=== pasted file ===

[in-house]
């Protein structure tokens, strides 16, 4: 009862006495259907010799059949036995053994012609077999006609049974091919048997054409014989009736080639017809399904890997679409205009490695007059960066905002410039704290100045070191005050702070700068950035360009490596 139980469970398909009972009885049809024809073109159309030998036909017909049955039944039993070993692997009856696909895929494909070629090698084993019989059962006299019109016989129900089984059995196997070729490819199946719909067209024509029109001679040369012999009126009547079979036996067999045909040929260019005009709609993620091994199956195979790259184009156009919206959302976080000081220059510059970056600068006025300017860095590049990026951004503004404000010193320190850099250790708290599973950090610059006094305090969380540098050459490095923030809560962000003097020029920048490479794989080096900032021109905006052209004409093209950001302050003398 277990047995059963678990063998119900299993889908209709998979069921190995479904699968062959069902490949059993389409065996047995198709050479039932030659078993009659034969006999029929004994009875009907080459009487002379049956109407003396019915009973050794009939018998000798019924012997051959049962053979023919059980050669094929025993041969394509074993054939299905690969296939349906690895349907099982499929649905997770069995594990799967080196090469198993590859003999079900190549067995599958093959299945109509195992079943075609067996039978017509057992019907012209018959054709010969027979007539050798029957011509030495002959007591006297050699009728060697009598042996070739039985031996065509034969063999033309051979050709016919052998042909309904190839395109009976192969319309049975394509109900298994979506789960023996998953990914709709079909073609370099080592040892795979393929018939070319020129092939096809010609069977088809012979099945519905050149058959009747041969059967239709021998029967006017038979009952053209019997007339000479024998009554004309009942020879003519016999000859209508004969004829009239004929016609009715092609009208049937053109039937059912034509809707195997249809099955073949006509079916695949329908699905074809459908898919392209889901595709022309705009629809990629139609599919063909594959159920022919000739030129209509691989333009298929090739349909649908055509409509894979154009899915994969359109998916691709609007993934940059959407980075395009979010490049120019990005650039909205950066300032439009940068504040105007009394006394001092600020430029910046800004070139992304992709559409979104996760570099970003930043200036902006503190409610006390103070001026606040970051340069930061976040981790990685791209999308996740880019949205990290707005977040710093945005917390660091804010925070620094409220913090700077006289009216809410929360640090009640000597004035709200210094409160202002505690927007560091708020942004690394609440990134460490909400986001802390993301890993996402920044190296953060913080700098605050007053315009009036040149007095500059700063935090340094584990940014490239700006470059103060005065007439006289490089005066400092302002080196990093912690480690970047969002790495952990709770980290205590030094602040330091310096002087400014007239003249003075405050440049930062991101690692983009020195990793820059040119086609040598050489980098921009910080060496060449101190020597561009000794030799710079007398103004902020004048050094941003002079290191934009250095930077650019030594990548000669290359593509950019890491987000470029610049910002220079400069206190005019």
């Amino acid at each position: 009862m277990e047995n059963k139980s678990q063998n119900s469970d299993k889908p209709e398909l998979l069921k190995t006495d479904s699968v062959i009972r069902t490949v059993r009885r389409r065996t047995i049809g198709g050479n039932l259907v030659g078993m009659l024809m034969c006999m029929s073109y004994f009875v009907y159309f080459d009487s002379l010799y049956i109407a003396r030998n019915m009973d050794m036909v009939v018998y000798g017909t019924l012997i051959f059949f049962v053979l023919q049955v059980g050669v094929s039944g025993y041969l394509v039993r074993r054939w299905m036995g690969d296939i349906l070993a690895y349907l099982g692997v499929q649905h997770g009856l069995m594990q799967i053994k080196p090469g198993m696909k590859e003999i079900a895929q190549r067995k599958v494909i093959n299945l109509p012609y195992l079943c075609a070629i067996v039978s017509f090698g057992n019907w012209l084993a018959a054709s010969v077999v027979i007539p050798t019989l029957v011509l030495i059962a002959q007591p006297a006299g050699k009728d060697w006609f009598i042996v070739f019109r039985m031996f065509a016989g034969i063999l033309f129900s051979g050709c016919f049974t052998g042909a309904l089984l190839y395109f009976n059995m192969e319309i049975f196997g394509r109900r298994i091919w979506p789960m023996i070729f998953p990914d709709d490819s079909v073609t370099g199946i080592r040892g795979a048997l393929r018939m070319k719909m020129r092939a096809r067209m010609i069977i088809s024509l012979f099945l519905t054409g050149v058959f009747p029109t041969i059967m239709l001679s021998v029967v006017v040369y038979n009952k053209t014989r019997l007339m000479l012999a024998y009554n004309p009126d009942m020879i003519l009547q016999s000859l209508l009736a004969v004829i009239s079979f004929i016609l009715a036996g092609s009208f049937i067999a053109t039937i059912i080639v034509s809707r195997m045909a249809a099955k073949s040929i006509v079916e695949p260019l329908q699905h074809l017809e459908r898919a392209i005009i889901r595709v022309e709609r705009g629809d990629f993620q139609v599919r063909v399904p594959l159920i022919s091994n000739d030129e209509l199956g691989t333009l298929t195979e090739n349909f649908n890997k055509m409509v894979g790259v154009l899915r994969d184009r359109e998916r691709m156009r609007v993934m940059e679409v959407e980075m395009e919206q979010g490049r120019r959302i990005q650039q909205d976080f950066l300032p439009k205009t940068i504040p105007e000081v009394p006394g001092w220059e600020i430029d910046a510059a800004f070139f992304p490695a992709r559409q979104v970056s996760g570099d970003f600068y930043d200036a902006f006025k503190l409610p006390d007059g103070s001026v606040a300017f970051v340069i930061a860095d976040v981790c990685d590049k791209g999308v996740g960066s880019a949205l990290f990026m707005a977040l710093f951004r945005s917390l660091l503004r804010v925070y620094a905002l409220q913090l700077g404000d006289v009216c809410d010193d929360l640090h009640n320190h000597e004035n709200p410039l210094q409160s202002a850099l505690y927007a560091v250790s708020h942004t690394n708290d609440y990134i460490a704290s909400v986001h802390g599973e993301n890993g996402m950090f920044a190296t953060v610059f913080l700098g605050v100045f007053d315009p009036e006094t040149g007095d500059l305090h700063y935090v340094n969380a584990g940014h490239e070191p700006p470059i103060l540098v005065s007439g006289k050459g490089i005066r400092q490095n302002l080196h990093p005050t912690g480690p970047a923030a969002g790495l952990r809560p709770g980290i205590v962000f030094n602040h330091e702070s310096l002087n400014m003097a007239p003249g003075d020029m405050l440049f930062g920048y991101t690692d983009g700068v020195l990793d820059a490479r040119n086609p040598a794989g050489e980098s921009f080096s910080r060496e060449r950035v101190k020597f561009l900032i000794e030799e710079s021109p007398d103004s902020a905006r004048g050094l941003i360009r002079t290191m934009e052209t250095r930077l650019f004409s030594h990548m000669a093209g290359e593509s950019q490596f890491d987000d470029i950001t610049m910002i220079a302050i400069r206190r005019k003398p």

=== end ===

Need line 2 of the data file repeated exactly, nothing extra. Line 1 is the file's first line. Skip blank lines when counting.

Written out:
């Protein structure tokens, strides 16, 4: 009862006495259907010799059949036995053994012609077999006609049974091919048997054409014989009736080639017809399904890997679409205009490695007059960066905002410039704290100045070191005050702070700068950035360009490596 139980469970398909009972009885049809024809073109159309030998036909017909049955039944039993070993692997009856696909895929494909070629090698084993019989059962006299019109016989129900089984059995196997070729490819199946719909067209024509029109001679040369012999009126009547079979036996067999045909040929260019005009709609993620091994199956195979790259184009156009919206959302976080000081220059510059970056600068006025300017860095590049990026951004503004404000010193320190850099250790708290599973950090610059006094305090969380540098050459490095923030809560962000003097020029920048490479794989080096900032021109905006052209004409093209950001302050003398 277990047995059963678990063998119900299993889908209709998979069921190995479904699968062959069902490949059993389409065996047995198709050479039932030659078993009659034969006999029929004994009875009907080459009487002379049956109407003396019915009973050794009939018998000798019924012997051959049962053979023919059980050669094929025993041969394509074993054939299905690969296939349906690895349907099982499929649905997770069995594990799967080196090469198993590859003999079900190549067995599958093959299945109509195992079943075609067996039978017509057992019907012209018959054709010969027979007539050798029957011509030495002959007591006297050699009728060697009598042996070739039985031996065509034969063999033309051979050709016919052998042909309904190839395109009976192969319309049975394509109900298994979506789960023996998953990914709709079909073609370099080592040892795979393929018939070319020129092939096809010609069977088809012979099945519905050149058959009747041969059967239709021998029967006017038979009952053209019997007339000479024998009554004309009942020879003519016999000859209508004969004829009239004929016609009715092609009208049937053109039937059912034509809707195997249809099955073949006509079916695949329908699905074809459908898919392209889901595709022309705009629809990629139609599919063909594959159920022919000739030129209509691989333009298929090739349909649908055509409509894979154009899915994969359109998916691709609007993934940059959407980075395009979010490049120019990005650039909205950066300032439009940068504040105007009394006394001092600020430029910046800004070139992304992709559409979104996760570099970003930043200036902006503190409610006390103070001026606040970051340069930061976040981790990685791209999308996740880019949205990290707005977040710093945005917390660091804010925070620094409220913090700077006289009216809410929360640090009640000597004035709200210094409160202002505690927007560091708020942004690394609440990134460490909400986001802390993301890993996402920044190296953060913080700098605050007053315009009036040149007095500059700063935090340094584990940014490239700006470059103060005065007439006289490089005066400092302002080196990093912690480690970047969002790495952990709770980290205590030094602040330091310096002087400014007239003249003075405050440049930062991101690692983009020195990793820059040119086609040598050489980098921009910080060496060449101190020597561009000794030799710079007398103004902020004048050094941003002079290191934009250095930077650019030594990548000669290359593509950019890491987000470029610049910002220079400069206190005019």